WASHINGTON — In a major step forward toward the launch of a checkoff program devoted to the promotion of grain-based foods, a steering committee of the Grain Foods Foundation has agreed to submit a draft order to the U.S. Department of Agriculture later this month. If the order (checkoff proposal) is approved, assessments to fund the program may begin in the second half of 2019.

With the program, the grain-based foods industry will invest about $23 million annually with objectives that include reversing a decline in sales, enhancing the perception of bread and generating research to bolster the understanding of the healthfulness of bread.

According to the G.F.F., representatives of the steering committee will travel to Washington early this year to meet with Secretary of Agriculture Sonny Perdue to brief him on industry support for the checkoff. Checkoff programs are overseen by the U.S.D.A.’s Agricultural Marketing Service.

Grain Foods checkoffThe decision by the steering committee came five months after the committee met and concluded that the G.F.F. had enough information to fulfill U.S.D.A. requirements for a draft order but that many in the industry still did not understand the program adequately. Over the late summer and through the fall, more than 30 meetings were convened by phone and in person between leaders of the baking industry and Christine Cochran, executive director of the G.F.F., and Kelly Knowles, director of development.

At the December meeting, the steering committee was updated on the outreach efforts.

“The members of the committee agreed that while there is not yet universal industry agreement on proceeding with the checkoff, there is enough support at this point to move forward with bringing the draft order to the U.S.D.A.,” Ms. Cochran said.

The cost of the program will be borne by millers and bakers at a ratio of 15% and 85%, respectively, exclusively for what the G.F.F. is referring to as “breadbasket products.” Subject to assessment are sliced bread, unsliced bread, rolls, buns, bagels, naan, pita, other flatbread and English muffins. Tortillas will be excluded from the assessment as will be frozen baked foods, bars, crackers, sweet goods and many other flour-based foods.

Millers and bakers will pay a combined 16c per cwt of wheat flour for breadbasket products with millers paying 2.4c per cwt and bakers paying 13.6c. Bakers will be responsible for collecting the assessments from millers and remitting the entire 16c to the board.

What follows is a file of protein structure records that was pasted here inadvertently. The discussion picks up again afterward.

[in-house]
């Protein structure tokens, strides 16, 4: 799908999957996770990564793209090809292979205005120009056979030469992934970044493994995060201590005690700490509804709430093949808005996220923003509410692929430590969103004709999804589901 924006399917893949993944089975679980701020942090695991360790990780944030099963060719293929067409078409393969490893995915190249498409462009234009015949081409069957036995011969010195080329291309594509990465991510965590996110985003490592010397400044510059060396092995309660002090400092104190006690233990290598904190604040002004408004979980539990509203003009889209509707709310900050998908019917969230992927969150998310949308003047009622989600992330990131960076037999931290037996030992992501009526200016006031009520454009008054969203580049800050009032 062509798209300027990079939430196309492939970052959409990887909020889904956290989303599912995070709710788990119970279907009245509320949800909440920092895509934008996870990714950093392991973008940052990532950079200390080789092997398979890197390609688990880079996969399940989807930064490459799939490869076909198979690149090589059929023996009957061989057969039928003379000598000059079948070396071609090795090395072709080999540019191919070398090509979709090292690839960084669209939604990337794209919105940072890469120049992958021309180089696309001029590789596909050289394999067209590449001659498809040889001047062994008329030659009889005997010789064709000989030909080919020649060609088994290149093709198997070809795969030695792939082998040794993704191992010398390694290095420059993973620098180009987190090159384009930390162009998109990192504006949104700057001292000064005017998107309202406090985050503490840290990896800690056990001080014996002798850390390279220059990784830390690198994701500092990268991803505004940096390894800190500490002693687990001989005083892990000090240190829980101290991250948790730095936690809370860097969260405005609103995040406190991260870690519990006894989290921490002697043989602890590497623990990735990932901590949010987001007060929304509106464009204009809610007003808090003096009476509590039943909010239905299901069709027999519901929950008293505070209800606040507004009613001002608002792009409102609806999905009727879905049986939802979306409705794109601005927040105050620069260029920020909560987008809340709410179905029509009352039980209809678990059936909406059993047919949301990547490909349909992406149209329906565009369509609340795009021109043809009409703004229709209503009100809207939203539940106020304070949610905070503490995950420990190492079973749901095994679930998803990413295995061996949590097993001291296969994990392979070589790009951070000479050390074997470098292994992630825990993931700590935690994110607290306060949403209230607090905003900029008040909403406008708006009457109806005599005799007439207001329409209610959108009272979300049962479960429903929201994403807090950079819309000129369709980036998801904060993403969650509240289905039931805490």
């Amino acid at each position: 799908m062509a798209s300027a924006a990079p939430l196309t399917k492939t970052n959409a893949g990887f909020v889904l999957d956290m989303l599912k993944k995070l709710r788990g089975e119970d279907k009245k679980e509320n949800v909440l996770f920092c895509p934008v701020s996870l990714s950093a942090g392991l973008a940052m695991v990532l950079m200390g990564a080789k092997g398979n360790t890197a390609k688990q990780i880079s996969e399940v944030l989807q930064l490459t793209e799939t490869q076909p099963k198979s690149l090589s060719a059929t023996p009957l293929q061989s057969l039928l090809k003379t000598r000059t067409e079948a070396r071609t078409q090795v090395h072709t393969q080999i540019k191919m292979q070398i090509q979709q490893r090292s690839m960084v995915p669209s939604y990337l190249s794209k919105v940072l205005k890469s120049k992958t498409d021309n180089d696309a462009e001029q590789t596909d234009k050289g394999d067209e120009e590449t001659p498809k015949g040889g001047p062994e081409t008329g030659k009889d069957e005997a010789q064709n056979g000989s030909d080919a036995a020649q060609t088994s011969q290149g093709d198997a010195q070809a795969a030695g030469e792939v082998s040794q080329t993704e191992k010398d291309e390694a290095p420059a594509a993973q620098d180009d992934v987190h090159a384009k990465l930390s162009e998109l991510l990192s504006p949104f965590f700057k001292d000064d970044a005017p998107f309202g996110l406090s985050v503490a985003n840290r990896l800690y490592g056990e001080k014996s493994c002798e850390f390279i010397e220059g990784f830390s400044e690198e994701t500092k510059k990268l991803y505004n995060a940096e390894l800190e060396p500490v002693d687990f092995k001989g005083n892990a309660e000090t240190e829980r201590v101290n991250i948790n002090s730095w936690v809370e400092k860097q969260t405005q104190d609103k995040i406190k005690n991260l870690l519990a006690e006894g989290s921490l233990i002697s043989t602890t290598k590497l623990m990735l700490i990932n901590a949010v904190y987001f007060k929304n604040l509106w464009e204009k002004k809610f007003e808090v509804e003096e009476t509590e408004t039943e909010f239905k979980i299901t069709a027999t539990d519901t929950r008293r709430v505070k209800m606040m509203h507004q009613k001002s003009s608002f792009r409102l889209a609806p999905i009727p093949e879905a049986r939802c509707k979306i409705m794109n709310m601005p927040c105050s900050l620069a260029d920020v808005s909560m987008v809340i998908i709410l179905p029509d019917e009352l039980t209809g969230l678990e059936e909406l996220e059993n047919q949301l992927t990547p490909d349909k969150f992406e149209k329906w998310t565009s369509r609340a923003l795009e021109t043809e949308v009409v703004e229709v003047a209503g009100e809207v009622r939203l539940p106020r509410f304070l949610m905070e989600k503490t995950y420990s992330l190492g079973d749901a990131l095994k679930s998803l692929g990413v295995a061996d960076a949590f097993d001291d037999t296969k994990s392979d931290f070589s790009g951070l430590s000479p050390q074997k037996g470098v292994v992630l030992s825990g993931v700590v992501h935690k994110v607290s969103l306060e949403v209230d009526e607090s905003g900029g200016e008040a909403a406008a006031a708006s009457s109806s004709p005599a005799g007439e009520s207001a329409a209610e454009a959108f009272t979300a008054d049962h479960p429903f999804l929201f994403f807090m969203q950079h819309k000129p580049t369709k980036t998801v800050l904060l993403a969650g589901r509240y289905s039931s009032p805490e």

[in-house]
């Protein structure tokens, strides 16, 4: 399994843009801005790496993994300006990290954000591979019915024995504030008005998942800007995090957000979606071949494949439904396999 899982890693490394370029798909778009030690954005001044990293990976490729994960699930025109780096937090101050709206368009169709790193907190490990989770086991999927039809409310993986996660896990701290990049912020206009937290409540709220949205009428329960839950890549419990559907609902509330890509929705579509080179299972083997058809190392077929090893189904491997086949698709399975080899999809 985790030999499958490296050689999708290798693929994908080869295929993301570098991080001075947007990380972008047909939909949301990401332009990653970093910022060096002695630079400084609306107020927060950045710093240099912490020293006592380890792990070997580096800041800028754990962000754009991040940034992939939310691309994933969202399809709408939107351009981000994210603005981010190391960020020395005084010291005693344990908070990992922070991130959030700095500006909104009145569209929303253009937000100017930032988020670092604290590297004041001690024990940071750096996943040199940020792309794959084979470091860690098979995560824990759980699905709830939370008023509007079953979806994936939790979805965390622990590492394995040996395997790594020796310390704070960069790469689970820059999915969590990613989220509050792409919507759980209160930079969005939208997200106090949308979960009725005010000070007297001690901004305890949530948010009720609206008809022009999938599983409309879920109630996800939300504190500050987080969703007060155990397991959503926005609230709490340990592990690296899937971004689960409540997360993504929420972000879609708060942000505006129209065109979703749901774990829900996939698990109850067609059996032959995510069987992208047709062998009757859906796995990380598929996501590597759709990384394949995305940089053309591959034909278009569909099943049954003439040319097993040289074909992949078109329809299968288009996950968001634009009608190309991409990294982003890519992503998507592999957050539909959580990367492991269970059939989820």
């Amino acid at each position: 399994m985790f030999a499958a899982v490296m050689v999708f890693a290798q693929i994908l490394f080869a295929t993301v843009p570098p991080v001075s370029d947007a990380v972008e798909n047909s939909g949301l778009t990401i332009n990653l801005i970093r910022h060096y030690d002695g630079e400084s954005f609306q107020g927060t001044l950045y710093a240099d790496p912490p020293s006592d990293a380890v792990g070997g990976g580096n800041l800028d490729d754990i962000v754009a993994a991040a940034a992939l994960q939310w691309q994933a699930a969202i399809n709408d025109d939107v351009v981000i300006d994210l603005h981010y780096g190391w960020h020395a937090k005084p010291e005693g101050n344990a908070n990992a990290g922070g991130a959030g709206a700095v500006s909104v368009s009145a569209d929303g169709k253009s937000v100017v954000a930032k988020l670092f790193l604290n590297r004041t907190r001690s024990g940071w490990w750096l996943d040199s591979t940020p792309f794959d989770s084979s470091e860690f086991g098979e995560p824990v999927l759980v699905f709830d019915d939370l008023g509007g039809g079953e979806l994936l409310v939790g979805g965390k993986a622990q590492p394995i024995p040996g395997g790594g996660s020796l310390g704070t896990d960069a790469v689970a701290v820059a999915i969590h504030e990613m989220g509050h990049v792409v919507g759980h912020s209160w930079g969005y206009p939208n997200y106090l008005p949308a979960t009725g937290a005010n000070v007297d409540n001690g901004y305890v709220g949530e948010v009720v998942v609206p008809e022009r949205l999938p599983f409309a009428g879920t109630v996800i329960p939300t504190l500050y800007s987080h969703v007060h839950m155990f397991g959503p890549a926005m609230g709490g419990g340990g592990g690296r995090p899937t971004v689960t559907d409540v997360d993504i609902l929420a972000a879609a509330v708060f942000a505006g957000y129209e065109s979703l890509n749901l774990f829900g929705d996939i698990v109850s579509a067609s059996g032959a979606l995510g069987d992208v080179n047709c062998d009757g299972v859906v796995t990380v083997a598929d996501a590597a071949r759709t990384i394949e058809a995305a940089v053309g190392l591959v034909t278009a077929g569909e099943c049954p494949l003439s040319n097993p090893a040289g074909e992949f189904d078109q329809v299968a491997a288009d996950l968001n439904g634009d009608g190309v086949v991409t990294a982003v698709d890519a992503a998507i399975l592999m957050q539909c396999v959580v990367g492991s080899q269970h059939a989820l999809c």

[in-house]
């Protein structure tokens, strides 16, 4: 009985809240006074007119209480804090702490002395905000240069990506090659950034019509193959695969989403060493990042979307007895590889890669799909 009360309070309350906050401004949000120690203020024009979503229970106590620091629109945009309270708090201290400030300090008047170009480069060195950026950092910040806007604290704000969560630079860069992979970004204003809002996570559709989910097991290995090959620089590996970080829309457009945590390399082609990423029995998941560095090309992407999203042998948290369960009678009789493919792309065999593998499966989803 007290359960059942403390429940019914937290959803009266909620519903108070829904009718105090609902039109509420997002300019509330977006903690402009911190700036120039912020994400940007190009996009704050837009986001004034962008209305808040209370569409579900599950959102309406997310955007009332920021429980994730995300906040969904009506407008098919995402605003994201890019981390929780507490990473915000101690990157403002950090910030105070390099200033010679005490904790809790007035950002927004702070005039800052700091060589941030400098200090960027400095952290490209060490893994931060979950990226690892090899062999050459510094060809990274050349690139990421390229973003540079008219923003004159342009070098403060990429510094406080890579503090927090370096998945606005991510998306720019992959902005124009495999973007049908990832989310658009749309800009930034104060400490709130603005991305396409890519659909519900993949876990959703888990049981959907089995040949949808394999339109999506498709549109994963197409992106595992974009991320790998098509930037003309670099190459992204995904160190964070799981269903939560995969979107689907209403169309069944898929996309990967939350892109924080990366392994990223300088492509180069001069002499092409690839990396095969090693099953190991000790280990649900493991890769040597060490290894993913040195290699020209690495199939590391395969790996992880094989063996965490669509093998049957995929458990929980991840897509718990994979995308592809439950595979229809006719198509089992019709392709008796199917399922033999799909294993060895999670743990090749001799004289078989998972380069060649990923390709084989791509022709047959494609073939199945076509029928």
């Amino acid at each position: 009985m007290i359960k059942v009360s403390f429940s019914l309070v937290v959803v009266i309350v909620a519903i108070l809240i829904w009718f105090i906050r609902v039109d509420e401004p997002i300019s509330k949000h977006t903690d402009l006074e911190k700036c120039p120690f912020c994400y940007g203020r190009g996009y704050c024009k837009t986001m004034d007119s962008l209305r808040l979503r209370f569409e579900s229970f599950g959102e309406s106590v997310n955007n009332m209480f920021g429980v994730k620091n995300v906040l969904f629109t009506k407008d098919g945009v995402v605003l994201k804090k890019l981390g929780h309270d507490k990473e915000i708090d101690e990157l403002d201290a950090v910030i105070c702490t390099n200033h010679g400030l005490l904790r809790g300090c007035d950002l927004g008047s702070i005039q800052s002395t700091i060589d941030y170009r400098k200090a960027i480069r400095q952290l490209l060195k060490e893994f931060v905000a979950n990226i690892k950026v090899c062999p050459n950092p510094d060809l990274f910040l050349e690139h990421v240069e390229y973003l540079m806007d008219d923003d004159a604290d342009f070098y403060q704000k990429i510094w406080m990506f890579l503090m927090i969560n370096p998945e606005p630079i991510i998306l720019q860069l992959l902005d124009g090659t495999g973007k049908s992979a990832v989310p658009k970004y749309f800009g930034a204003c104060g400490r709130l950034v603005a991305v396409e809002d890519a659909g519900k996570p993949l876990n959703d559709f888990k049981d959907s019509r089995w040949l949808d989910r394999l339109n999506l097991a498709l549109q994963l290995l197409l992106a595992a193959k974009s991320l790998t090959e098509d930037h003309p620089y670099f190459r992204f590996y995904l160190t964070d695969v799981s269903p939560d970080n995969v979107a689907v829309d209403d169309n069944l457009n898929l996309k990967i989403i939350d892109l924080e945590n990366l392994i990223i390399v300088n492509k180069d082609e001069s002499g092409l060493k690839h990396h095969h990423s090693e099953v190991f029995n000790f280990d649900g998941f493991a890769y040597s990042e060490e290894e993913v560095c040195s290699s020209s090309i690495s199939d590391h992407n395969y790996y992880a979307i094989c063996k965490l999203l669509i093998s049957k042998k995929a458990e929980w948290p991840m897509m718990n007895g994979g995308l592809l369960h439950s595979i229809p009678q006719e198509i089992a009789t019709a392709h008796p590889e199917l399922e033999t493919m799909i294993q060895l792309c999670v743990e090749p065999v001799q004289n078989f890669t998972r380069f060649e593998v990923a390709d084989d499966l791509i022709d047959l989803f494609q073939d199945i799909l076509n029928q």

To reach the $23 million estimated annual budget, the 16c will need to be assessed on 144 million cwts of annual production, equating to almost exactly a third of the 426 million cwts of flour milled in 2017 in the United States.

Millers selling fewer than 1 million cwts of flour per year devoted to breadbasket products will be exempted from the checkoff as will bakers purchasing fewer than 1 million cwts annually for breadbasket products. Millers selling flour and bakers buying flour for certified organic baked foods also will be exempt.

“Millers are also exempt from assessment on that portion of wheat flour sold to an exempt baker, even if the miller would otherwise be subject to assessment on that wheat flour,” the G.F.F. said.

Following the meeting with Mr. Perdue, the order will be published in the Federal Register, initiating a comment period expected to last 60 days.

The comment period will allow industry stakeholders and any other interested parties to share their views in support of or opposition to the order, for the public record. Assuming the comments affirm general and widespread support, assessments could begin in the third quarter of 2019. Meanwhile, the checkoff board would be established to administer the program and begin planning programming beginning as early as the first quarter of 2020.

“The program can be launched and underway for up to three years before the industry must vote in a referendum to officially establish the program,” Ms. Cochran said. “During the ‘trial period’ assessments will be collected, but a reserve fund will be kept from the assessments in case refunds are requested. Once a referendum vote is held, if passed, the checkoff could operate for up to seven years at a time without additional votes.  However, if a minimum of three assessed companies decide — at any time — that they would like to call an industry vote to end the program, they may do so.”